The normal discharge rate of the CO2 cylinder is about 10 to 50 cu ft per hr (4.7 to 24 liters per min). However, a maximum discharge rate of 25 cu ft per hr (12 liters per min is recommended when welding using a single cylinder. As the vapor pressure drops from the cylinder pressure to discharge pressure through the CO2 regulator, it absorbs a great deal of heat. If flow rates are set too high, this absorption of heat can lead to freezing of the regulator and flowmeter which interrupts the shielding gas flow. When flow rate higher than 25 cu ft per hr (12 liters per min) is required, normal practice is to manifold two CO2 cylinders in parallel or to place a heater between the cylinder and gas regulator, pressure regulator, and flowmeter. Excessive flow rates can also result in drawing liquid from the cylinder.
Carbon dioxide is the most widely used shielding gas for flux-cored arc welding. Most active gases cannot be used for shielding, but carbon dioxide provides several advantages for use in welding steel. These are deep penetration and low cost. Carbon dioxide promotes a globular transfer. The carbon dioxide shielding gas breaks down into components such as carbon monoxide and oxygen. Because carbon dioxide is an oxidizing gas, deoxidizing elements are added to the core of the electrode wire to remove oxygen. The oxides formed by the deoxidizing elements float to the surface of the weld and become part of the slag covering. Some of the carbon dioxide gas will break down to carbon and oxygen. If the carbon content of the weld pool is below about 0.05 percent, carbon dioxide shielding will tend to increase the carbon content of the weld metal. Carbon, which can reduce the corrosion resistance of some stainless steels, is a problem for critical corrosion application. Extra carbon can also reduce the toughness and ductility of some low alloy steels. If the carbon content in the weld metal is greater than about 0.10 percent, carbon dioxide shielding will tend to reduce the carbon content. This loss of carbon can be attributed to the formation of carbon monoxide, which can be trapped in the weld as porosity deoxidizing elements in the flux core reducing the effects of carbon monoxide formation.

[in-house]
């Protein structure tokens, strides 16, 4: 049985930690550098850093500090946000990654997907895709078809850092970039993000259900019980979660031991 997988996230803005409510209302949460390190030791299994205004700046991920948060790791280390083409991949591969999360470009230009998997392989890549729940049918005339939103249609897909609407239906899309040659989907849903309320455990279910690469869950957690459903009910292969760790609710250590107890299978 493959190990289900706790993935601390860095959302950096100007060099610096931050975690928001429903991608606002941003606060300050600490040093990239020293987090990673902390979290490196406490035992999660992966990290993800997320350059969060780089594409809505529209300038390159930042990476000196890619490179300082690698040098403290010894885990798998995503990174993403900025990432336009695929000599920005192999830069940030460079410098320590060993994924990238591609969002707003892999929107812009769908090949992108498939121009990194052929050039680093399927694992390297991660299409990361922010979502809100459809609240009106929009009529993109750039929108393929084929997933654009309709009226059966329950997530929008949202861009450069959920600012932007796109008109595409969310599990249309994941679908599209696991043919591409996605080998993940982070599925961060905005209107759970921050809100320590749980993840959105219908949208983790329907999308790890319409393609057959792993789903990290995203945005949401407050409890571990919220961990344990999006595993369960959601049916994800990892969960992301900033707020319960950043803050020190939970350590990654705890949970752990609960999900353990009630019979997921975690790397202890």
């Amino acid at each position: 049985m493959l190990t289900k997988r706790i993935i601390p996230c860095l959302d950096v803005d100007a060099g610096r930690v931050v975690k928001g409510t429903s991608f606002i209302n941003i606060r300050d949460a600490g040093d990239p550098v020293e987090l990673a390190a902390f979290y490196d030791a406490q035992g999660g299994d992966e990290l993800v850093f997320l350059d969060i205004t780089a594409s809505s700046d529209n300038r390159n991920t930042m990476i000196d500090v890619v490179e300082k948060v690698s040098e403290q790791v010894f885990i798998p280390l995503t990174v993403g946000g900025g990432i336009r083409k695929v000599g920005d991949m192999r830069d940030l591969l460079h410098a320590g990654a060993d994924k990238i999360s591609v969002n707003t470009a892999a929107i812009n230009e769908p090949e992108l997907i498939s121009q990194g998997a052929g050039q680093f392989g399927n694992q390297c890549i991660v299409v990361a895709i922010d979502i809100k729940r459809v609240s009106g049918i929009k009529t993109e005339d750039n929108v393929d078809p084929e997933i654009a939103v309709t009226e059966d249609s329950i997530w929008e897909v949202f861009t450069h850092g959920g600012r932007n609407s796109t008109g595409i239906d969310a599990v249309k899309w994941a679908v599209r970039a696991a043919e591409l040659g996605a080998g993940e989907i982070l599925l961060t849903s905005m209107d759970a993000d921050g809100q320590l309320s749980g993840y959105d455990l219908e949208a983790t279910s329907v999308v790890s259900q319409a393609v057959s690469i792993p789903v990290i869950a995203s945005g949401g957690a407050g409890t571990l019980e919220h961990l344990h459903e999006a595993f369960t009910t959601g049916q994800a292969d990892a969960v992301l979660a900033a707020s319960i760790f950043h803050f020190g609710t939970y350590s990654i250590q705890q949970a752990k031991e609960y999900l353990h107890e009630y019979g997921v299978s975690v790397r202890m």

Argon-carbon dioxide mixtures
Argon and carbon dioxide are sometimes mixed for use as a shielding gas for flux-cored arc welding. A high percentage of argon gas in the mixture tends to promote a higher deposition efficiency due to the creation of less spatter. The most commonly used gas mixture in flux-cored arc welding is a 75 percent argon-25 percent carbon dioxide mixture. The gas mixture produces a fine globular metal transfer that approaches a spray. It also reduces the amount of oxidation that occurs, compared to pure carbon dioxide. The weld deposited in an argon-carbon dioxide shield generally has higher tensile and yield strengths. Argon-carbon dioxide mixtures are often used for out-of-position welding, achieving better arc characteristics. These mixtures are often used on low alloy steels and stainless steels. Electrodes that are designed for use with CO2 may cause an excessive buildup of manganese, silicon, and other deoxidizing elements if they are used with shielding gas mixtures containing a high percentage of argon. This will have an effect on the mechanical properties of the weld.
Argon-oxygen mixtures containing 1 or 2 percent oxygen are used for some applications. Argon-oxygen mixtures tend to promote a spray transfer which reduces the amount of spatter produced. A major application of these mixtures is the welding of stainless steel where carbon dioxide can cause corrosion problems.